Most transit agencies now realize the positive impact of using video surveillance technology in their vehicles. These cameras aid in protecting and reassuring the passengers’ safety and comfort by reducing vandalism and other criminal activity. Also, in today’s litigious society, they can reduce the liability of the transit agencies, municipalities and their respective insurance companies from false and frivolous lawsuits.
While the benefits of this technology are real, there are substantial costs involved in equipping an entire fleet with a quality surveillance system. With shrinking transit budgets, the question that must be asked is: do the benefits outweigh the costs? In order to answer this we must first consider all costs that will be incurred (present and future), such as purchase price, added inventory, installation, operational and maintenance costs.
Starting a Video Surveillance Program
At Waukesha Metro we are currently on a test pilot program utilizing a digital video recorder (DVR) with six cameras. We had been considering cameras for some time, therefore when a vendor offered to let us try their unit free of charge; we saw it as an opportunity that was too good to pass up. The demo system is installed in one of our 2004 Gillig low floor buses. In its first year of operation it has been an extremely reliable system as we have not experienced a single issue with the DVR or cameras.
All six cameras on our pilot bus are color cameras and are aimed at critical vantage points such as entrance door (which covers the wheelchair ramp and farebox), the right front windshield (covering the street and curb), the exit door and three other interior locations that allow us to view all of the passenger seats in the bus including the two designated wheelchair places. The cameras at the entrance and exit doors are also equipped with audio microphones.
The digital hard drive is a small and compact unit which is located in a locked box behind the driver’s compartment. By having the recorder locked, it is guarded against theft and vandalism, and equally as important, it is also protected from being turned off or otherwise tampered with.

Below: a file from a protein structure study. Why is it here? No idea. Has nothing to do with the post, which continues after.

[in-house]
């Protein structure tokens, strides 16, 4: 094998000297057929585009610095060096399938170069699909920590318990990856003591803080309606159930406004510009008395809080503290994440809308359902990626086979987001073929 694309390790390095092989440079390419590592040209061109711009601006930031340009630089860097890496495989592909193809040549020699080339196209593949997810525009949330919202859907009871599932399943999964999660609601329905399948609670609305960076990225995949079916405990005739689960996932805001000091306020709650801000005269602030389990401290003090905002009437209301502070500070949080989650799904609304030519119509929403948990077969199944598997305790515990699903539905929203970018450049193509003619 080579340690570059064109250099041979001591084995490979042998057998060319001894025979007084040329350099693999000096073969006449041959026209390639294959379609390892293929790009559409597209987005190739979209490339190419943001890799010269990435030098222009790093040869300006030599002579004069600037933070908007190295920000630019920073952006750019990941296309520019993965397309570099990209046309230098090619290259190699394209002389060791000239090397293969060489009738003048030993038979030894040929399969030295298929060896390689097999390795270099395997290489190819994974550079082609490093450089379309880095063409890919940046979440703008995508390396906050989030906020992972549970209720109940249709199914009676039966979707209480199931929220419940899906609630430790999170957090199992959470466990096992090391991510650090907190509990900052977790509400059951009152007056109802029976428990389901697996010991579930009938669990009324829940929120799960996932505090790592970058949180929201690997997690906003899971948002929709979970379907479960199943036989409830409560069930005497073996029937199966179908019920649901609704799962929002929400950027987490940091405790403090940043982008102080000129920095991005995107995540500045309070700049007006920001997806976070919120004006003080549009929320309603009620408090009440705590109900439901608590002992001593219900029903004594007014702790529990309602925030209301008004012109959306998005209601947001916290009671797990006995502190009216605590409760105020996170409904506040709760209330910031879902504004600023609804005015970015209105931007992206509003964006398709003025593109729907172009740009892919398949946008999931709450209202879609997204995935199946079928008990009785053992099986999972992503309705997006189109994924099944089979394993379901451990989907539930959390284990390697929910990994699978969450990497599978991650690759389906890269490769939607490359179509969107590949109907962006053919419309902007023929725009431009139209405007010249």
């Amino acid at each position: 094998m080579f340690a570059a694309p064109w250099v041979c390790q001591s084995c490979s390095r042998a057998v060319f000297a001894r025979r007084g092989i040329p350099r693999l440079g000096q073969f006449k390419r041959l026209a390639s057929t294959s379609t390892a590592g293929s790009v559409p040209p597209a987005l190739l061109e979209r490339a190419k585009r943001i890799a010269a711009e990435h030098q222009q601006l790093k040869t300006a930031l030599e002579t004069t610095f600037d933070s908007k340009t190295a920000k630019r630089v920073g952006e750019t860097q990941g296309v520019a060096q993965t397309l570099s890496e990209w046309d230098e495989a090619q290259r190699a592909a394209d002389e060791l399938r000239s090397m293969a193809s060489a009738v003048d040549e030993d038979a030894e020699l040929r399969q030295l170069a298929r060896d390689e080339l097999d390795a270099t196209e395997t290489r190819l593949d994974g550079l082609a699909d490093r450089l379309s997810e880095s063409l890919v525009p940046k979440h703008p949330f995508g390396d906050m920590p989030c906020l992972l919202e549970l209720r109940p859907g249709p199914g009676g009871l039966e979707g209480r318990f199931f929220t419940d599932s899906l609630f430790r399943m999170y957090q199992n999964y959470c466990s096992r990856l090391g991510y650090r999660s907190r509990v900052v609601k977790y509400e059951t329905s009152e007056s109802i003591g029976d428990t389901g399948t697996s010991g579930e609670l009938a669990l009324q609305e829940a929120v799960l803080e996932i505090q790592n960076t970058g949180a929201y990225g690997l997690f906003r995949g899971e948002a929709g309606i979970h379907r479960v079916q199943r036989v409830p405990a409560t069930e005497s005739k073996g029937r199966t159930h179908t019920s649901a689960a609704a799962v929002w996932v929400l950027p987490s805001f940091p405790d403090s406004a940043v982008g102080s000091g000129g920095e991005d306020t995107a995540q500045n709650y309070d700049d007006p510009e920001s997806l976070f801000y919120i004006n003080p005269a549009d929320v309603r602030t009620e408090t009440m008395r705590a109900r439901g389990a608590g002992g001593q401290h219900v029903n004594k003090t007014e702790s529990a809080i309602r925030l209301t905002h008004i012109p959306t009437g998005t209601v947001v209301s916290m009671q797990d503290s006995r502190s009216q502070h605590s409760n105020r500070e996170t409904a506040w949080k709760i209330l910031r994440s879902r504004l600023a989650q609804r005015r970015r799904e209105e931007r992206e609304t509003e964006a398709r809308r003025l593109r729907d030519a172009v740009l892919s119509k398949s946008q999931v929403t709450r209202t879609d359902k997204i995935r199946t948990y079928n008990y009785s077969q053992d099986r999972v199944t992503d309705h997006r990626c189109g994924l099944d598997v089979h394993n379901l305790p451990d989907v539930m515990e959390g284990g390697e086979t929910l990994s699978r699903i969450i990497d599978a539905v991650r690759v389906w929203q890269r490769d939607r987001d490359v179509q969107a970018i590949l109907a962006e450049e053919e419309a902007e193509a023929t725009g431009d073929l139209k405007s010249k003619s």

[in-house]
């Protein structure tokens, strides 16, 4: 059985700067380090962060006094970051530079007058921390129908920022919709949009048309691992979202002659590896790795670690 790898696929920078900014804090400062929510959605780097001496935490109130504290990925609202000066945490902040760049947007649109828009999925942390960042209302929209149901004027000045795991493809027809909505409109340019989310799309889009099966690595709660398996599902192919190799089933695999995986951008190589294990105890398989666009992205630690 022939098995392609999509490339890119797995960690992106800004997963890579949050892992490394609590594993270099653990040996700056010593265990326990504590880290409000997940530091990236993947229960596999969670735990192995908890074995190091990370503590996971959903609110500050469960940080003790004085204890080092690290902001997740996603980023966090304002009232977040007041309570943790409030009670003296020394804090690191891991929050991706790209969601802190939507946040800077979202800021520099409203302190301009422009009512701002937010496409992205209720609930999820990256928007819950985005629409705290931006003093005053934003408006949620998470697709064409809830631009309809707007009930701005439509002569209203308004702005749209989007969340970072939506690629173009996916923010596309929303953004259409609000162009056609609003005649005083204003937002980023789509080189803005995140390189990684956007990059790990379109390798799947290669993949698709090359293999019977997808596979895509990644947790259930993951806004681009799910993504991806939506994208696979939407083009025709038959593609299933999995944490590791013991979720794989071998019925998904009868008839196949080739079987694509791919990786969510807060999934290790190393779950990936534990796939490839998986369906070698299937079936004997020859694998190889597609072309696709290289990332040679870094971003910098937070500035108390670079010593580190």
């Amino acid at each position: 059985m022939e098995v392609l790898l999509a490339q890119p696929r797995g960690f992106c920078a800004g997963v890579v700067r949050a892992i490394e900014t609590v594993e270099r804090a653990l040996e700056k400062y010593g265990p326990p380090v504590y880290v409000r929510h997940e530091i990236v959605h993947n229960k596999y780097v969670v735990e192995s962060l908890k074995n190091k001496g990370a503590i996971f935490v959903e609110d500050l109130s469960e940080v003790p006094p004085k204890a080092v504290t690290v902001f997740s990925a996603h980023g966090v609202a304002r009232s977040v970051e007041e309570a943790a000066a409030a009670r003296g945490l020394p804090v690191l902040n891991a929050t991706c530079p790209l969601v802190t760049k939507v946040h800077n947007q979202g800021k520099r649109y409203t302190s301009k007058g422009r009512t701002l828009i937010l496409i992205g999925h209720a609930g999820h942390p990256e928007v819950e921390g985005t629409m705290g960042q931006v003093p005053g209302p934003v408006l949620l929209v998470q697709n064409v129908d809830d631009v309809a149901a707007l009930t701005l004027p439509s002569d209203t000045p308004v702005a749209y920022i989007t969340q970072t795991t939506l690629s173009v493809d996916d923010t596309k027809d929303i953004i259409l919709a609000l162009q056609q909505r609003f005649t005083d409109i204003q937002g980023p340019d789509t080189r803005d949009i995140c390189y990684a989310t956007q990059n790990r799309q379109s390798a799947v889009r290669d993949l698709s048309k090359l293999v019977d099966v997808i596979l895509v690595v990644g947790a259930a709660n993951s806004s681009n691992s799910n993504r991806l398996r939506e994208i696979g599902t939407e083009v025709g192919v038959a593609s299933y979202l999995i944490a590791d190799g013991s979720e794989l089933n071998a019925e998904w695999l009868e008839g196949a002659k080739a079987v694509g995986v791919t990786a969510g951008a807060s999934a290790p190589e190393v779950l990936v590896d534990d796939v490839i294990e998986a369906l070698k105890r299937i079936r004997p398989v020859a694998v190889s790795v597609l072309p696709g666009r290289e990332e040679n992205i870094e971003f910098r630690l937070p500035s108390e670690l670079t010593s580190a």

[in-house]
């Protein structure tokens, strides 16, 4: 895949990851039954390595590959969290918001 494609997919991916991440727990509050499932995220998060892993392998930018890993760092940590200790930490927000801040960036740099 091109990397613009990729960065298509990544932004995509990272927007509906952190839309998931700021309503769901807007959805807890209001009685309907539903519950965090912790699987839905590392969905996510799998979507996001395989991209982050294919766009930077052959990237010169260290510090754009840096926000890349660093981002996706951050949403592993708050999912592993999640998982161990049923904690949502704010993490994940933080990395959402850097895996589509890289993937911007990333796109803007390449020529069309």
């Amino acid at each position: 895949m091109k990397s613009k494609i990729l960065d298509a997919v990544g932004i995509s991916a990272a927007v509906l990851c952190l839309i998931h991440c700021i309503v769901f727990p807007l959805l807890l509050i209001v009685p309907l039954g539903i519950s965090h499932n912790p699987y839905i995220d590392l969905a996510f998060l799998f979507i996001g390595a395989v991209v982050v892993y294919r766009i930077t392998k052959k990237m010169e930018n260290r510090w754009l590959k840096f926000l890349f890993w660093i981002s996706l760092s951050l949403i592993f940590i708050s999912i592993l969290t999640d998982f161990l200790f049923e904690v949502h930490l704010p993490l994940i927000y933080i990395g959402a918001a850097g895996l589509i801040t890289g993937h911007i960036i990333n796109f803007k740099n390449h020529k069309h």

Most camera system vendors are willing to let a potential customer demo their system prior to making the decision to purchase. I would suggest to any agency that is considering the purchase of cameras, interview a minimum of four vendors. Then, based on established criteria, i.e. price, options, timing, etc., pick two vendors to install pilot systems into separate buses for a set amount of time. This will allow an agency to see first-hand how well each system performs on their streets and in their specific conditions. Along with being able to evaluate each system’s performance and reliability, the agency will get a feel of how easy to use each system is with respect to viewing incidents and accidents.
With the installation of a demo system, ask the vendor to include available options. Some of the options that may be available include audio microphones, event markers, color cameras, sensors which record braking, speed of vehicle, flashers, turn signals, lights, etc. By including these options, it becomes clearer over time which options are absolutely necessary, and which ones are not. When faced with tight budgets, this knowledge can be critical.
Looking at the Costs
The initial cost of a six-camera system can vary between $3,500 to $6,500 per bus depending on manufacturer and options. In addition to the initial cost, inventory expenses will also need to be considered. These systems generally come with a one-year warranty, therefore stocking up on spare parts may not be needed right away, but will eventually need to be purchased at some time. A spare hard drive allows the user to keep the bus in service by swapping out a hard drive with a spare unit. The cost of a hard drive for our system is approximately $1,200. Our vendor recommends a 10 to 20 percent spare ratio on hard drives, with a minimum of two spares for smaller properties. Other recommended spare parts include microphones, cameras, and DVRs. A 2 percent spare ratio on these items is adequate.